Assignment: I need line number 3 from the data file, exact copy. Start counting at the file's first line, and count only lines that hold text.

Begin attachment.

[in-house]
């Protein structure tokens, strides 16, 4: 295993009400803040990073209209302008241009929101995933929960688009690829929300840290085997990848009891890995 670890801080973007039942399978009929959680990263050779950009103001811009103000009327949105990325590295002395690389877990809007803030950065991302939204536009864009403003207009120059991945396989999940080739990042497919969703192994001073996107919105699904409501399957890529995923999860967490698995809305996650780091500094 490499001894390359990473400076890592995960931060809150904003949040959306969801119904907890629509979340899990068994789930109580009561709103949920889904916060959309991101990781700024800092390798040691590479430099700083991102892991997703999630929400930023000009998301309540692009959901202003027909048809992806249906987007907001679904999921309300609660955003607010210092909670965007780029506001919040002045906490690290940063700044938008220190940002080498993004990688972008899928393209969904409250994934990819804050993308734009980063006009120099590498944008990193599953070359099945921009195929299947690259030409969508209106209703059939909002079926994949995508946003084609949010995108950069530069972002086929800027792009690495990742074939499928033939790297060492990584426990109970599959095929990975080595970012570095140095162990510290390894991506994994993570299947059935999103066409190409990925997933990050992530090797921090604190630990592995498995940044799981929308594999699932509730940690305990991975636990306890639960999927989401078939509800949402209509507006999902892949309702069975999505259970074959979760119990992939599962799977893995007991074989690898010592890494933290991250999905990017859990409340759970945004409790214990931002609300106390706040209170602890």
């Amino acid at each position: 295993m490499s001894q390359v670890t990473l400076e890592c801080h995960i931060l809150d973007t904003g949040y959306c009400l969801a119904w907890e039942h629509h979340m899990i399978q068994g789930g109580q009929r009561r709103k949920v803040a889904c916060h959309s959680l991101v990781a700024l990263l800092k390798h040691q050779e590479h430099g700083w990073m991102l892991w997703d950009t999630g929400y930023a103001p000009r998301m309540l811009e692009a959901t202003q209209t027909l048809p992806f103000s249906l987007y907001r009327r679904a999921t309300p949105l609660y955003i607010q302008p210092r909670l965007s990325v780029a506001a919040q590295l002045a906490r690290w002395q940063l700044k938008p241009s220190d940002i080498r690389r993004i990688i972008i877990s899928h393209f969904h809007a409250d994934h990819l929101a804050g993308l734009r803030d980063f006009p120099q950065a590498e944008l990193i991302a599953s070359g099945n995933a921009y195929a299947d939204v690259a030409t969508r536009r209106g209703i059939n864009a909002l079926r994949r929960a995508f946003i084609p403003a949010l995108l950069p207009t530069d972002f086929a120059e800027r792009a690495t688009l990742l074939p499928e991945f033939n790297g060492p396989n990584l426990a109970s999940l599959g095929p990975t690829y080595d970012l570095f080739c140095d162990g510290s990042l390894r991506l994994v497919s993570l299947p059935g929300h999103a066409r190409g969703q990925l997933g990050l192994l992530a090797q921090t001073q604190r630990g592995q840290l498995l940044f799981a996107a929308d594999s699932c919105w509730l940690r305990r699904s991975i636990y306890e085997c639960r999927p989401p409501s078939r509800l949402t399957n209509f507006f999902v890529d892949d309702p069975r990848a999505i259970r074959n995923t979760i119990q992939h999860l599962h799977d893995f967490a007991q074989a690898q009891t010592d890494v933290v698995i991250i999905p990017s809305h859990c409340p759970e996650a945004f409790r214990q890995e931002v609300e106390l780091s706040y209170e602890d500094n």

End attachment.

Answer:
């Amino acid at each position: 295993m490499s001894q390359v670890t990473l400076e890592c801080h995960i931060l809150d973007t904003g949040y959306c009400l969801a119904w907890e039942h629509h979340m899990i399978q068994g789930g109580q009929r009561r709103k949920v803040a889904c916060h959309s959680l991101v990781a700024l990263l800092k390798h040691q050779e590479h430099g700083w990073m991102l892991w997703d950009t999630g929400y930023a103001p000009r998301m309540l811009e692009a959901t202003q209209t027909l048809p992806f103000s249906l987007y907001r009327r679904a999921t309300p949105l609660y955003i607010q302008p210092r909670l965007s990325v780029a506001a919040q590295l002045a906490r690290w002395q940063l700044k938008p241009s220190d940002i080498r690389r993004i990688i972008i877990s899928h393209f969904h809007a409250d994934h990819l929101a804050g993308l734009r803030d980063f006009p120099q950065a590498e944008l990193i991302a599953s070359g099945n995933a921009y195929a299947d939204v690259a030409t969508r536009r209106g209703i059939n864009a909002l079926r994949r929960a995508f946003i084609p403003a949010l995108l950069p207009t530069d972002f086929a120059e800027r792009a690495t688009l990742l074939p499928e991945f033939n790297g060492p396989n990584l426990a109970s999940l599959g095929p990975t690829y080595d970012l570095f080739c140095d162990g510290s990042l390894r991506l994994v497919s993570l299947p059935g929300h999103a066409r190409g969703q990925l997933g990050l192994l992530a090797q921090t001073q604190r630990g592995q840290l498995l940044f799981a996107a929308d594999s699932c919105w509730l940690r305990r699904s991975i636990y306890e085997c639960r999927p989401p409501s078939r509800l949402t399957n209509f507006f999902v890529d892949d309702p069975r990848a999505i259970r074959n995923t979760i119990q992939h999860l599962h799977d893995f967490a007991q074989a690898q009891t010592d890494v933290v698995i991250i999905p990017s809305h859990c409340p759970e996650a945004f409790r214990q890995e931002v609300e106390l780091s706040y209170e602890d500094n």